NEW DELHI – Iraq seems to be falling apart, with the rapid advance of the militant Islamic State in Iraq and Syria (ISIS) threatening to lead to the country’s division into Shia, Sunni, and Kurdish entities, while blurring its border with its turbulent western neighbor. Moreover, the tumult is now threatening to spread to two more nearby countries, Afghanistan and Pakistan, which already are facing myriad internal challenges. For India, the message is clear: its national security interests are at risk.
After almost four decades of war, Afghanistan is, once again, teetering on the edge of a precipice. Just last week, following allegations of massive fraud during the country’s recent presidential election, thousands of protesters marched on the presidential palace. Given that the aggrieved candidate’s constituency comprises mainly ethnic Tajiks, the events have revived Afghanistan’s deep-seated ethnic tensions.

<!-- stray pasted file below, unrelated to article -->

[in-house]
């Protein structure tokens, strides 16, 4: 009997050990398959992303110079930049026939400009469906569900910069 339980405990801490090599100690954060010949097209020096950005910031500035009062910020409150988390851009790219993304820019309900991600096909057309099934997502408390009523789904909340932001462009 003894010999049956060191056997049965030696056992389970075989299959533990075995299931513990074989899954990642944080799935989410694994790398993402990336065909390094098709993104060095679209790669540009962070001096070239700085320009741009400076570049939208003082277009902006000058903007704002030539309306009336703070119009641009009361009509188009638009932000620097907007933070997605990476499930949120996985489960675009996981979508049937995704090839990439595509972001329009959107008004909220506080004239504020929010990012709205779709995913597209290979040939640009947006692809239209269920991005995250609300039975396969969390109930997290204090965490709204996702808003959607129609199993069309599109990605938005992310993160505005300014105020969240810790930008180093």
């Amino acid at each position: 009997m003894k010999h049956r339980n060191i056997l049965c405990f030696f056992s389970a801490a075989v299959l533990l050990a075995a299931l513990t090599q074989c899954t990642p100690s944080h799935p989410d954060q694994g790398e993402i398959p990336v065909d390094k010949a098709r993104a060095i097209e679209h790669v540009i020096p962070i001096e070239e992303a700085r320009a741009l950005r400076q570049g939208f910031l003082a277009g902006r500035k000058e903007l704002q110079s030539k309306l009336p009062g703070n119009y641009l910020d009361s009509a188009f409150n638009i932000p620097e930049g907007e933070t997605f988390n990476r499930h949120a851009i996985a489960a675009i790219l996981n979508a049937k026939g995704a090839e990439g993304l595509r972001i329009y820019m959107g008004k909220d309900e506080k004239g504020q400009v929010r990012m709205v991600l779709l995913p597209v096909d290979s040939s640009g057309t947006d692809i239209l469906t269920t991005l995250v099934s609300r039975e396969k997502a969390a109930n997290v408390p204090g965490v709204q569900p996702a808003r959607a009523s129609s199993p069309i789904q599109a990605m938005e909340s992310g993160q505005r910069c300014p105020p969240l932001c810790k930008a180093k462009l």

Pakistan’s internal struggles – from inter-communal conflict to relentless terrorist activity – are well known. In fact, the country recently experienced a major terrorist attack, which not only led to more than 29 deaths, but also rendered Karachi’s international airport – the country’s largest – dysfunctional for nearly 12 hours. Just a couple of weeks later, gunmen fired at a Pakistan International Airlines plane as it was landing in the northern city of Peshawar, killing one passenger and injuring three crew members.
Poorly considered American interventions, especially the invasion of Iraq in 2003, have exacerbated the region’s myriad animosities and security challenges. Far from bringing peace to Iraq, the military campaign – carried out on the pretense of eliminating weapons of mass destruction – fueled more violence. Unable to stabilize itself, Iraq – which initially demanded that the United States withdraw all of its troops – has been requesting renewed American involvement. Will Afghanistan, too, soon be asking the US to return should the Taliban stage an ISIS-like surge?